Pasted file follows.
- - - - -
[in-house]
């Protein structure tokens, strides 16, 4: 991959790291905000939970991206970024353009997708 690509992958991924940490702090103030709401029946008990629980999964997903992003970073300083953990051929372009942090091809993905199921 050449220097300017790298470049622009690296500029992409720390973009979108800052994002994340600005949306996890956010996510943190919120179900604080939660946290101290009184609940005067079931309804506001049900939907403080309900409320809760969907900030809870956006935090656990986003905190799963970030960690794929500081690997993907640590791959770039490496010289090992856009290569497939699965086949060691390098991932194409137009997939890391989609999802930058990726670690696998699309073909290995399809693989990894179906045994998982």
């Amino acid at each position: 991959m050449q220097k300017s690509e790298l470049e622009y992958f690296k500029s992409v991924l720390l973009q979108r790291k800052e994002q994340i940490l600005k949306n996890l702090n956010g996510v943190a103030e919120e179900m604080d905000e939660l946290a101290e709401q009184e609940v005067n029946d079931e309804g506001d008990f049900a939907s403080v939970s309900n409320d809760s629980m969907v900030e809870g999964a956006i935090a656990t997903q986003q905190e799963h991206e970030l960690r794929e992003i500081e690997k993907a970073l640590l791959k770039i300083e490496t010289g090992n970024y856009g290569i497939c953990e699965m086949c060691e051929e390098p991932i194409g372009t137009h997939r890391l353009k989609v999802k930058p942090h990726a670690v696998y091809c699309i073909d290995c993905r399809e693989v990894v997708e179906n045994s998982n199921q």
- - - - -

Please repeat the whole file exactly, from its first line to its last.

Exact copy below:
[in-house]
């Protein structure tokens, strides 16, 4: 991959790291905000939970991206970024353009997708 690509992958991924940490702090103030709401029946008990629980999964997903992003970073300083953990051929372009942090091809993905199921 050449220097300017790298470049622009690296500029992409720390973009979108800052994002994340600005949306996890956010996510943190919120179900604080939660946290101290009184609940005067079931309804506001049900939907403080309900409320809760969907900030809870956006935090656990986003905190799963970030960690794929500081690997993907640590791959770039490496010289090992856009290569497939699965086949060691390098991932194409137009997939890391989609999802930058990726670690696998699309073909290995399809693989990894179906045994998982």
């Amino acid at each position: 991959m050449q220097k300017s690509e790298l470049e622009y992958f690296k500029s992409v991924l720390l973009q979108r790291k800052e994002q994340i940490l600005k949306n996890l702090n956010g996510v943190a103030e919120e179900m604080d905000e939660l946290a101290e709401q009184e609940v005067n029946d079931e309804g506001d008990f049900a939907s403080v939970s309900n409320d809760s629980m969907v900030e809870g999964a956006i935090a656990t997903q986003q905190e799963h991206e970030l960690r794929e992003i500081e690997k993907a970073l640590l791959k770039i300083e490496t010289g090992n970024y856009g290569i497939c953990e699965m086949c060691e051929e390098p991932i194409g372009t137009h997939r890391l353009k989609v999802k930058p942090h990726a670690v696998y091809c699309i073909d290995c993905r399809e693989v990894v997708e179906n045994s998982n199921q």